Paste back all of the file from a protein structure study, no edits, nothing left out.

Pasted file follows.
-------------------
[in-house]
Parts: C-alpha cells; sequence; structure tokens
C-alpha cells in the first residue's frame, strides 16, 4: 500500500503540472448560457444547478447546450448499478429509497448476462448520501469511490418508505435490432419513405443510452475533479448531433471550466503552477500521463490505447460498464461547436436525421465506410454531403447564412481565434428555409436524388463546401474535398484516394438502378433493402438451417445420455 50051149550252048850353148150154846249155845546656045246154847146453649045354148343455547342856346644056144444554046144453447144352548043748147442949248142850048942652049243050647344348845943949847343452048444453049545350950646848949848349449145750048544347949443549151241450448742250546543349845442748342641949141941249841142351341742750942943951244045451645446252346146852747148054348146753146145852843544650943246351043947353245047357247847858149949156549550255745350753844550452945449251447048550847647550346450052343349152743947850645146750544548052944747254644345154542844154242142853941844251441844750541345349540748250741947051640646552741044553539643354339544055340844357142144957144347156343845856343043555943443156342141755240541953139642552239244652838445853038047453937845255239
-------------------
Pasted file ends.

[in-house]
Parts: C-alpha cells; sequence; structure tokens
C-alpha cells in the first residue's frame, strides 16, 4: 500500500503540472448560457444547478447546450448499478429509497448476462448520501469511490418508505435490432419513405443510452475533479448531433471550466503552477500521463490505447460498464461547436436525421465506410454531403447564412481565434428555409436524388463546401474535398484516394438502378433493402438451417445420455 50051149550252048850353148150154846249155845546656045246154847146453649045354148343455547342856346644056144444554046144453447144352548043748147442949248142850048942652049243050647344348845943949847343452048444453049545350950646848949848349449145750048544347949443549151241450448742250546543349845442748342641949141941249841142351341742750942943951244045451645446252346146852747148054348146753146145852843544650943246351043947353245047357247847858149949156549550255745350753844550452945449251447048550847647550346450052343349152743947850645146750544548052944747254644345154542844154242142853941844251441844750541345349540748250741947051640646552741044553539643354339544055340844357142144957144347156343845856343043555943443156342141755240541953139642552239244652838445853038047453937845255239